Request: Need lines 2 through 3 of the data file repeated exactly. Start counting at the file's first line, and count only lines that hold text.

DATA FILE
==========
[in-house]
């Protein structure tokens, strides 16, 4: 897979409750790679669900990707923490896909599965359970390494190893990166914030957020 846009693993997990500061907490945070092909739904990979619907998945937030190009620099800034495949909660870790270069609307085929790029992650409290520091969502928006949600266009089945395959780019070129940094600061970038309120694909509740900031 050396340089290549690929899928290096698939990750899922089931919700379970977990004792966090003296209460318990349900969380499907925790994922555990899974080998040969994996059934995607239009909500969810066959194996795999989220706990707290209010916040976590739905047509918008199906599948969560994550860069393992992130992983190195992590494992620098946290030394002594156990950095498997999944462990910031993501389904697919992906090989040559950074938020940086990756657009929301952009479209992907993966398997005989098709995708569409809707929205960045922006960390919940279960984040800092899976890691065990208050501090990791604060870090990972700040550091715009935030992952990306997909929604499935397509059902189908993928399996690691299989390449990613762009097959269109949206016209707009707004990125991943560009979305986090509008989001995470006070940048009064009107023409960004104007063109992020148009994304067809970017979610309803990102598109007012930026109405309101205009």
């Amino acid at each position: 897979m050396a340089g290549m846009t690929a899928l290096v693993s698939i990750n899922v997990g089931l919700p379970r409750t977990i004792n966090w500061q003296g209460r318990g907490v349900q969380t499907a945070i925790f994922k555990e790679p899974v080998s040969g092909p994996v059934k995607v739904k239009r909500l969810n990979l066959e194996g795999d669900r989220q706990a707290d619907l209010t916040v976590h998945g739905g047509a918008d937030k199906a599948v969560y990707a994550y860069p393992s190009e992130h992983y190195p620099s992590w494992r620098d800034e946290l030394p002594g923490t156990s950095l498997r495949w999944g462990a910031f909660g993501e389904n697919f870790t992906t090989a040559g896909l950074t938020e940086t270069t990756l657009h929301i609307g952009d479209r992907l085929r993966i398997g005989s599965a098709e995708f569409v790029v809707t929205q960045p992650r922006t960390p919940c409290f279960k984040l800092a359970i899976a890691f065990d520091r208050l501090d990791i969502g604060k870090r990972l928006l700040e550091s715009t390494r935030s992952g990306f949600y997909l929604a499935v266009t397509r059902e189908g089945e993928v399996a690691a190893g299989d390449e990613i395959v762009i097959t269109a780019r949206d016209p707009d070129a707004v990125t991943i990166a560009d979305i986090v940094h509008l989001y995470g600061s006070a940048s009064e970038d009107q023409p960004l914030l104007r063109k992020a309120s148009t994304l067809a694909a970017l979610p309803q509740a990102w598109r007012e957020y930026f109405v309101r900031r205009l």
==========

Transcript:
């Protein structure tokens, strides 16, 4: 897979409750790679669900990707923490896909599965359970390494190893990166914030957020 846009693993997990500061907490945070092909739904990979619907998945937030190009620099800034495949909660870790270069609307085929790029992650409290520091969502928006949600266009089945395959780019070129940094600061970038309120694909509740900031 050396340089290549690929899928290096698939990750899922089931919700379970977990004792966090003296209460318990349900969380499907925790994922555990899974080998040969994996059934995607239009909500969810066959194996795999989220706990707290209010916040976590739905047509918008199906599948969560994550860069393992992130992983190195992590494992620098946290030394002594156990950095498997999944462990910031993501389904697919992906090989040559950074938020940086990756657009929301952009479209992907993966398997005989098709995708569409809707929205960045922006960390919940279960984040800092899976890691065990208050501090990791604060870090990972700040550091715009935030992952990306997909929604499935397509059902189908993928399996690691299989390449990613762009097959269109949206016209707009707004990125991943560009979305986090509008989001995470006070940048009064009107023409960004104007063109992020148009994304067809970017979610309803990102598109007012930026109405309101205009």
């Amino acid at each position: 897979m050396a340089g290549m846009t690929a899928l290096v693993s698939i990750n899922v997990g089931l919700p379970r409750t977990i004792n966090w500061q003296g209460r318990g907490v349900q969380t499907a945070i925790f994922k555990e790679p899974v080998s040969g092909p994996v059934k995607v739904k239009r909500l969810n990979l066959e194996g795999d669900r989220q706990a707290d619907l209010t916040v976590h998945g739905g047509a918008d937030k199906a599948v969560y990707a994550y860069p393992s190009e992130h992983y190195p620099s992590w494992r620098d800034e946290l030394p002594g923490t156990s950095l498997r495949w999944g462990a910031f909660g993501e389904n697919f870790t992906t090989a040559g896909l950074t938020e940086t270069t990756l657009h929301i609307g952009d479209r992907l085929r993966i398997g005989s599965a098709e995708f569409v790029v809707t929205q960045p992650r922006t960390p919940c409290f279960k984040l800092a359970i899976a890691f065990d520091r208050l501090d990791i969502g604060k870090r990972l928006l700040e550091s715009t390494r935030s992952g990306f949600y997909l929604a499935v266009t397509r059902e189908g089945e993928v399996a690691a190893g299989d390449e990613i395959v762009i097959t269109a780019r949206d016209p707009d070129a707004v990125t991943i990166a560009d979305i986090v940094h509008l989001y995470g600061s006070a940048s009064e970038d009107q023409p960004l914030l104007r063109k992020a309120s148009t994304l067809a694909a970017l979610p309803q509740a990102w598109r007012e957020y930026f109405v309101r900031r205009l």